Chlorophyll: responsible for the green color of plants
What is (definition)
Chlorophyll is a group of photosynthetic pigments present in chloroplasts (organelles present in plant cells and algae, rich in chlorophyll), responsible for the green coloration of plants.
Main characteristics of chlorophyll
Its molecular structure is similar to that of hemoglobin (the protein responsible for blood staining, which contains iron and carries oxygen throughout the body through red blood cells), the difference being that hemoglobin has iron instead of magnesium.
Within plant cells, chlorophyll is found within chloroplasts surrounded by dense protoplasm bodies (the albuminoid substance that makes up the active and living part of the cell).
Chlorophyll's intense green color is due to its enormous ability to absorb light through the blue and red regions of the electromagnetic spectrum; Because of these absorptions, the light it reflects and transmits is the green we perceive.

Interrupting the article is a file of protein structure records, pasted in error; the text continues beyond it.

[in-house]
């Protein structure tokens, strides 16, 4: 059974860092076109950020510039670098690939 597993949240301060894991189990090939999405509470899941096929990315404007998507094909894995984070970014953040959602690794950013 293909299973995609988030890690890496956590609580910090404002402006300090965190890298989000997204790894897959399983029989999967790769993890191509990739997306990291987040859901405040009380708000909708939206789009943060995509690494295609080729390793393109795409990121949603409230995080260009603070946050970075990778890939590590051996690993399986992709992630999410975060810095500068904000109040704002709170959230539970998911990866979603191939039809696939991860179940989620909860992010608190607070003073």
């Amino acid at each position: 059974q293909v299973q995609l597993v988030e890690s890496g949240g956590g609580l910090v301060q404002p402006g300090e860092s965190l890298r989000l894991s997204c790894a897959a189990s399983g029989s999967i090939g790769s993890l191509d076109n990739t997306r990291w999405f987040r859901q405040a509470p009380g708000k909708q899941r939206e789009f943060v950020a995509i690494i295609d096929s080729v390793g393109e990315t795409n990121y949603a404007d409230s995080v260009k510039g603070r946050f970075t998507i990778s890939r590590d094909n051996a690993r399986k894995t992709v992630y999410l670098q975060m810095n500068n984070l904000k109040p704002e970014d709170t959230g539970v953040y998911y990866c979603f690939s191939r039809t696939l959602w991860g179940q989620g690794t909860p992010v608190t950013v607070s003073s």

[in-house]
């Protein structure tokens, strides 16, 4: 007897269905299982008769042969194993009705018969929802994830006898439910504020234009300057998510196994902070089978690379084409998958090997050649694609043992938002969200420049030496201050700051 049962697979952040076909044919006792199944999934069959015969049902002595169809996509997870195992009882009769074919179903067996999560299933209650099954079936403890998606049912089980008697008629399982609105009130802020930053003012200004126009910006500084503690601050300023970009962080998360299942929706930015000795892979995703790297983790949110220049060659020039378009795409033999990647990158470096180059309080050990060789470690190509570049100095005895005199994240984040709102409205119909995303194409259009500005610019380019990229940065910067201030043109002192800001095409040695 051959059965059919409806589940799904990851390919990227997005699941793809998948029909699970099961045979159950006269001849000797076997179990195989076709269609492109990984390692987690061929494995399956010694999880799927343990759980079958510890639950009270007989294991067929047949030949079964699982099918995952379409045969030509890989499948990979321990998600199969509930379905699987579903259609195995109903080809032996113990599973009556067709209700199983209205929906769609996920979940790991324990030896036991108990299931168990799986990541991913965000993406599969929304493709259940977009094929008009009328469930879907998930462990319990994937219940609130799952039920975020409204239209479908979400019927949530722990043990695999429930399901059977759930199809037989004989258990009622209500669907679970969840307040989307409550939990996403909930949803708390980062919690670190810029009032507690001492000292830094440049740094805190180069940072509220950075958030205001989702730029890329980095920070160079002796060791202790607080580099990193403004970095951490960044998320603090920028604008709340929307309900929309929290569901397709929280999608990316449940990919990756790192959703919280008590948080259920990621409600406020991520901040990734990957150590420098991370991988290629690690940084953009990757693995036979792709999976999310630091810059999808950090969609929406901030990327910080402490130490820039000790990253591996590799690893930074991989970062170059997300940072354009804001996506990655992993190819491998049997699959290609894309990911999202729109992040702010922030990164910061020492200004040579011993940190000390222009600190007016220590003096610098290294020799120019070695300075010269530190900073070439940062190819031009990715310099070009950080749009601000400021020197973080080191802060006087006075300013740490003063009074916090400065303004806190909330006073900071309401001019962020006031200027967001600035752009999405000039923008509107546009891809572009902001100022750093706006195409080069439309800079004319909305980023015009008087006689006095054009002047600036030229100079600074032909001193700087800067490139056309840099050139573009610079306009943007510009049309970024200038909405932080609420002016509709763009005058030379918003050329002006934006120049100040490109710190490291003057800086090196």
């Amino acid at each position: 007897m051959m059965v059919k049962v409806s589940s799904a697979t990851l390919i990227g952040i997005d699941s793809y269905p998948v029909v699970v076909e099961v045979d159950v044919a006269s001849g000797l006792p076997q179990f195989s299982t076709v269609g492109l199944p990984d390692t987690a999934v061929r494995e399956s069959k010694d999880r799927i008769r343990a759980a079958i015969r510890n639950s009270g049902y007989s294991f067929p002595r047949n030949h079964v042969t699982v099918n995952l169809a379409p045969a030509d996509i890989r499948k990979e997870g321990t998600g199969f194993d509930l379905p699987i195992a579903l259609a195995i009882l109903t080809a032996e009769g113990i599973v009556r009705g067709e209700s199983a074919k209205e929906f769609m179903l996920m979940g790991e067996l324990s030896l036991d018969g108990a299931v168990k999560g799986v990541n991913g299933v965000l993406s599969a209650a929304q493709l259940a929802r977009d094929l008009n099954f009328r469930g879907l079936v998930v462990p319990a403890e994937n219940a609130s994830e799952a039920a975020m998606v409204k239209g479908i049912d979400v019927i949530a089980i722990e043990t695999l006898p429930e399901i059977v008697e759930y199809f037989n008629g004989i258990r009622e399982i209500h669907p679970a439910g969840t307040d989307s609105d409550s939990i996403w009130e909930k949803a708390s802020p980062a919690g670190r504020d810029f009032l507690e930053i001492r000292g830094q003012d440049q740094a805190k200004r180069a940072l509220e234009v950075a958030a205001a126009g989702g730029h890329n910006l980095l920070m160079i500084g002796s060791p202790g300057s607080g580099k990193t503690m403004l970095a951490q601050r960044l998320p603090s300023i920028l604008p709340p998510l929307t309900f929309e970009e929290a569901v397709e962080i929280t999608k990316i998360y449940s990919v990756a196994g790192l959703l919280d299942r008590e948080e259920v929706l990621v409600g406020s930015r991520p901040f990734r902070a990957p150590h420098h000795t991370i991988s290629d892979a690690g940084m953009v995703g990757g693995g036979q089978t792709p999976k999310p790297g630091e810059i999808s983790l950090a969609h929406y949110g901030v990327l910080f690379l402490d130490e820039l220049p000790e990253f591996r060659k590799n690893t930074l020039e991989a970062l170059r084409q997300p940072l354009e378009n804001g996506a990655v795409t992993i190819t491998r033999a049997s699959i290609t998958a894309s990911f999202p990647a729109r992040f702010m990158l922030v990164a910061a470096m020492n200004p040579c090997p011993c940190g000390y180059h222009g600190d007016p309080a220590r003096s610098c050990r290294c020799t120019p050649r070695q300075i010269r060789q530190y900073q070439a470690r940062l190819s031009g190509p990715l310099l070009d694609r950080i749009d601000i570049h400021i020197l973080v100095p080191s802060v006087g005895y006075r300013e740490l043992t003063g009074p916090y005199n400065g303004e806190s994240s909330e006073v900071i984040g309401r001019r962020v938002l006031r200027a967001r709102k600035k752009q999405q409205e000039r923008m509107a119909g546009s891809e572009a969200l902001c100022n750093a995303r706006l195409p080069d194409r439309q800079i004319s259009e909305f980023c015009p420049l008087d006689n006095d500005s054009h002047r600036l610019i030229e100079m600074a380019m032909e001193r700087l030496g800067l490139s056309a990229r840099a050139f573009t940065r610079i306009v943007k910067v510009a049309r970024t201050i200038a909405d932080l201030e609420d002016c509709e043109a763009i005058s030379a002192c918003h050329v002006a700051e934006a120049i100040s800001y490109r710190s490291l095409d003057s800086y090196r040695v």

Due to their tendency to mask the presence of the colors of other substances, such as carotenoids (red or yellow pigment found in plants and animals), the predominant color in plants is green.
As the amount of chlorophyll present in plants decreases, the other colors begin to appear. This effect becomes quite noticeable during autumn, the time of year when tree leaves change color.
Another very important feature of chlorophyll, is its ability to transform sunlight energy into chemical energy, this is through the process of photosynthesis, in which the energy absorbed by chlorophyll transforms carbon dioxide and water into carbohydrates and oxygen.
Did you know that there are already places that produce and sell chlorophyll juice?